In a response to the increasing number of walking ring injuries, the US government (in 1997) announced that all walking rings used in the country had to meet certain design criteria. The newly designed walking rings are too wide to fit through standard-sized doorways, and in addition, an automatic braking system has been installed which bring the walker to a stop at the top of a stair.
Currently there are no regulations in place for the sale or design of walking rings in South Africa. Statistics involving walking ring injuries are not available.
Walking rings do not encourage infants to walk
Besides the potential dangers of a walking ring, parents who believed that the walking device was in fact beneficial to the development of their children, are now being told that the walking rings will actually delay walking and pediatricians are advising parents not to use walking rings at all but allow children to develop naturally (by sitting, crawling, standing and walking)!
Walking rings may have been the saving grace for millions of mothers but today pediatricians, together with occupational therapists, are saying they serve no purpose and should not be used. More than delaying walking, therapists are actually saying that they will delay or inhibit normal motor and mental development.
To use or not to use
The choice to use a walking ring is a personal one and although there are many horror stories which involve walking rings – the bottom line is that parents need to exercise extreme care when their child is mobile, whether their mobility is due to a walking ring or because they are crawling or walking unaided. Safety gates and rails will allow parents to cordon off areas which are off bounds, such as kitchens. The gates can also be used at the top of stairwells to prevent falls and accidents.
In terms of delaying walking, by limiting the use of the walking ring to no more than an hour a week, walking will not be that drastically delayed. If the infant is also encouraged to sit, crawl and stand, the baby’s development will not be affected.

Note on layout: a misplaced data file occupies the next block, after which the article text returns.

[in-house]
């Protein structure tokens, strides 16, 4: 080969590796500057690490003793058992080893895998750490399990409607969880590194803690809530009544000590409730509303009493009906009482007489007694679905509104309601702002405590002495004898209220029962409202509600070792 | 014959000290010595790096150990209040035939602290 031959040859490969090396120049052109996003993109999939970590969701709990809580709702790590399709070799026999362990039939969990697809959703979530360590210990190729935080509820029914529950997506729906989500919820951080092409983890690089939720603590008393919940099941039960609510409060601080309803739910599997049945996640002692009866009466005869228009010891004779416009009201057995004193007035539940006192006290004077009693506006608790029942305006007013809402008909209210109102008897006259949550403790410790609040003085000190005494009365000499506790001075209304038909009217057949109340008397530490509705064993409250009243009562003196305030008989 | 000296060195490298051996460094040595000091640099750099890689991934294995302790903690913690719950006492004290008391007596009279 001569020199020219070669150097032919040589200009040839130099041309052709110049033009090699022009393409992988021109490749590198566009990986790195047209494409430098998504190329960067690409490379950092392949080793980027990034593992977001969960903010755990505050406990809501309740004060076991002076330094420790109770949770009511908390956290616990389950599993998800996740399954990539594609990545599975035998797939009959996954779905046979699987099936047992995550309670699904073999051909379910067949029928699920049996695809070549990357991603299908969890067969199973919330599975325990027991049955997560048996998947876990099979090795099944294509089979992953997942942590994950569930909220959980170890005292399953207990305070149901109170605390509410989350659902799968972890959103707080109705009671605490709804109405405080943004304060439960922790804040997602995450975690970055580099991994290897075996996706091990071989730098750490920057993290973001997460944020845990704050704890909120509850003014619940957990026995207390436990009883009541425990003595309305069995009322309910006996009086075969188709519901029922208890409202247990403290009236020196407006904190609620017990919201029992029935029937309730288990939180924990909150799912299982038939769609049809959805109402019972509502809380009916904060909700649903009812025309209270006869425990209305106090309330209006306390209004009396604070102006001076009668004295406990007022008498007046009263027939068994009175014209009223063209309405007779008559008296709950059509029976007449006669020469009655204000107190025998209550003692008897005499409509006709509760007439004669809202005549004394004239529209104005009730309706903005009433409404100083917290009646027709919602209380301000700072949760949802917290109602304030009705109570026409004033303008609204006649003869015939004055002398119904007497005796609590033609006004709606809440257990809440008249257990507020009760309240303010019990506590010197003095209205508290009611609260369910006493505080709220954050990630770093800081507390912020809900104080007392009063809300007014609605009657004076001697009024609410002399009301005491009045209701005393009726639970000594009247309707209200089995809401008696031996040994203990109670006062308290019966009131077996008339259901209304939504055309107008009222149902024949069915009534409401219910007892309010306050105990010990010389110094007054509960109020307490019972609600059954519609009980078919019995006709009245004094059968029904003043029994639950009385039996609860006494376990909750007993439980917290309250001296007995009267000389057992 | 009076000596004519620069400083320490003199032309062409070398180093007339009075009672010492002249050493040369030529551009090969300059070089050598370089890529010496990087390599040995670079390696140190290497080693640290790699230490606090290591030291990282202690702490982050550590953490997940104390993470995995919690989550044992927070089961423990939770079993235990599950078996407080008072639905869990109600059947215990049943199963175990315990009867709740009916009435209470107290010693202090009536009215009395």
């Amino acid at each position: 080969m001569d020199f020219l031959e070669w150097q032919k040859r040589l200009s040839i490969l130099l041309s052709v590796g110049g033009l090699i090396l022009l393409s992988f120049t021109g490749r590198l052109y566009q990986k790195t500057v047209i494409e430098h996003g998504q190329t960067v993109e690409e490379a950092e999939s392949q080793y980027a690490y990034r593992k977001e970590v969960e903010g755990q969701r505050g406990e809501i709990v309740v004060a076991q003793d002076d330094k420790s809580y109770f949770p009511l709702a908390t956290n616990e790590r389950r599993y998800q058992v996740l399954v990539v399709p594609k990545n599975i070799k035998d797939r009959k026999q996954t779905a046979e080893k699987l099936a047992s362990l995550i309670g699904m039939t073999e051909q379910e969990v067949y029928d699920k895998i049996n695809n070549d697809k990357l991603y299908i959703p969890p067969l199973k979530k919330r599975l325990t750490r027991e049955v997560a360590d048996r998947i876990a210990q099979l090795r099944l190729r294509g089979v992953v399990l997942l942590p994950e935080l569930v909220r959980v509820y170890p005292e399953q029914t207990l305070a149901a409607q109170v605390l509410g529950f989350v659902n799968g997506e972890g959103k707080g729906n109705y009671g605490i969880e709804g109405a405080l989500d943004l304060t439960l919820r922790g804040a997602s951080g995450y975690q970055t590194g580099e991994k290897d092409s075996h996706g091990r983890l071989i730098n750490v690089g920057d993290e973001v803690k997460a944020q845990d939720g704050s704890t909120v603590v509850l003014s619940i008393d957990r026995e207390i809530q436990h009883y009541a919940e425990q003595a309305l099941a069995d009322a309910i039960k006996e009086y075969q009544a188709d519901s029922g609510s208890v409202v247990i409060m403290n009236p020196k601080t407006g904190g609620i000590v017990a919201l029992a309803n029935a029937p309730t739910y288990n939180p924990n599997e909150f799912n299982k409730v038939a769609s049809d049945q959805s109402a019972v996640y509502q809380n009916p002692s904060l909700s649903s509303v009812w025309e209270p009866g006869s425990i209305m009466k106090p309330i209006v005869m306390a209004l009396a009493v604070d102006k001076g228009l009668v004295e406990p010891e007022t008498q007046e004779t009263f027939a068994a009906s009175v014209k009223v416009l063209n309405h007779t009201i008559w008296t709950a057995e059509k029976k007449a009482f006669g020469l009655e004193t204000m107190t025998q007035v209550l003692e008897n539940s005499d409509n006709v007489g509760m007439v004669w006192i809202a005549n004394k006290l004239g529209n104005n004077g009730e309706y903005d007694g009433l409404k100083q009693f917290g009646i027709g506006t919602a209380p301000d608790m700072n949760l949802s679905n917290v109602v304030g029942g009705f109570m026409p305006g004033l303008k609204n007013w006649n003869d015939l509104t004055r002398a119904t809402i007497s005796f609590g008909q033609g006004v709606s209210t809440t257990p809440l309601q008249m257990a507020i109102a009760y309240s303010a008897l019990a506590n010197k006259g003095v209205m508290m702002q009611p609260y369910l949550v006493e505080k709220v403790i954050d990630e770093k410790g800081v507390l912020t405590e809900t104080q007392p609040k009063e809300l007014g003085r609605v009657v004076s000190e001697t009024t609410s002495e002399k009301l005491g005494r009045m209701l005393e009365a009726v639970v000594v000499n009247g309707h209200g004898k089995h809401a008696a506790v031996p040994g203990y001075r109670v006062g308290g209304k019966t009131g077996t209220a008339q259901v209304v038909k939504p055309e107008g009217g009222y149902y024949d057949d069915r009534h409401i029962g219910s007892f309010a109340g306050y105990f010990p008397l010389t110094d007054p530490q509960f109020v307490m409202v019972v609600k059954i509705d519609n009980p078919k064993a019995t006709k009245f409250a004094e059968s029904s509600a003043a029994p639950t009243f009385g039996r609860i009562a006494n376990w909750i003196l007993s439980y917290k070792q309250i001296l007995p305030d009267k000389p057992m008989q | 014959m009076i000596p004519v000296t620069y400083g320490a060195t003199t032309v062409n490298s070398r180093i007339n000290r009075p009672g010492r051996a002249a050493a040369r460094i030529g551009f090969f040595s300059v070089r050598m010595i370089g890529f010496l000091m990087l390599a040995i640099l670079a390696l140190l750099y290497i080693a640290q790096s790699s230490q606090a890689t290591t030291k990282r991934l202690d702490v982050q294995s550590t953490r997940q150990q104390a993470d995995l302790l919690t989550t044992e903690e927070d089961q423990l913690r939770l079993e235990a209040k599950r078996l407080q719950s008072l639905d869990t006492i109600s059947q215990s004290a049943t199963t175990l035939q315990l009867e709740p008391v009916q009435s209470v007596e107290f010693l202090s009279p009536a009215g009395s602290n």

As an alternative to walking rings, many overseas parents are using parent-assisted baby walkers which need full parental assistance. These walkers allow infants to remain suspended in an upright position and parents hold the hands of the infant helping them to develop strength in their legs and coordination to master walking.
Other banned (or dangerous) baby products
The Canadian government is without a doubt, one of the most vigilant governments when it comes to banning and prohibiting the use of baby products which are deemed as dangerous. In addition to the veto on walking rings, the Canadians have also prohibited the use and sale of drop side cots and are actively opposed against the use of cot bumpers, pillows and stuffed animals in cots. Talcum powder is also coming under fire as the fine particles in the powder have shown to cause bronchitis, pneumonia and even lung cancer. Plastic baby bottles are also a no-no in many countries because of the chemical compound, Bisphenol A (BPA), which the bottles are manufactured from.
It may seem that the government banning on such -harmless’ baby products is pedantic and a little over-the-top, however bans are passed for a reason and years of research are carried out to support legislative decisions – food for thought.
– Kathy Baron